Lodi serves some of the most impressive Italian food within a few miles of Liz Lemon’s office. It just so happens to be located directly outside of Liz Lemon’s office. Standouts at this Rockefeller Center restaurant from the team behind Estela include the housemade ricotta and plate of plump anchovies with peppers and butter. Grab a table on the large patio, where your neighbor's huge shopping bag from their trip to the Harry Potter flagship store won’t infringe on your personal space.

What’s fun about Yakitori Totto in Midtown is that you get to try so many different things. Kid… candy store… you get what we’re saying. Definitely go for some juicy tsukune and tender chicken hearts, as well as non-chicken options like pork neck (mostly fat, not complaining), and okra with bonito flakes (our favorite among the vegetables). It’s fun to come solo and sit at the counter right in front of the grills. However, coming with one or two other people will enable you to try a lot more things.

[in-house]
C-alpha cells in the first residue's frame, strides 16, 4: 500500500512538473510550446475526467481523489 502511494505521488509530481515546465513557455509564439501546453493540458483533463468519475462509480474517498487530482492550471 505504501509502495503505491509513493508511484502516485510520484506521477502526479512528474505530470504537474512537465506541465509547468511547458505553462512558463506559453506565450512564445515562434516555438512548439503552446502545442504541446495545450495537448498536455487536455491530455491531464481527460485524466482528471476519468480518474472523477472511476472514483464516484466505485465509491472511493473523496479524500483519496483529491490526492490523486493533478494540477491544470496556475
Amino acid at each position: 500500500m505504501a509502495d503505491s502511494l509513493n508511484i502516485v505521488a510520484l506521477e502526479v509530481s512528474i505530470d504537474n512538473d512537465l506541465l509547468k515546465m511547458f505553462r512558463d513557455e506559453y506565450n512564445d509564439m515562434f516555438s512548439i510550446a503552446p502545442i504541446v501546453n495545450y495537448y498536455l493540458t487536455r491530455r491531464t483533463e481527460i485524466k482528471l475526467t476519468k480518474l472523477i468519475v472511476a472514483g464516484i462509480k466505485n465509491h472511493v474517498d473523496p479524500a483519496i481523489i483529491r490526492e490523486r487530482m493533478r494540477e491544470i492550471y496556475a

When you walk into Patsy’s, the first things you’ll see are a statue of Frank Sinatra and a signed headshot of Liza Minelli, so you know this place is legit. This red sauce joint has been around since 1944, and Old Blue Eyes himself was a regular. Stick to the classics, like rigatoni fra diavolo and anything parmigiana. They also have a dessert cart that looks like it’s been there since the restaurant opened. On this cart, underneath a cloudy cloche, is one of the best carrot cakes we’ve had in a very long time. Save room for this.

There are a couple of things you need to experience before you die. One is falling in love, and another is Detroit-style pizza. Ace’s has some of the best in the city. Varieties like vodka meatball and buffalo chicken are available, but we prefer the plain cheese. The thick, deep brown, crispy burnt cheese edges are what make each pie special, and you’ll want to hoard the corner slices. The pizzas are baked to order, so you won’t get your food quickly. They’re worth the wait.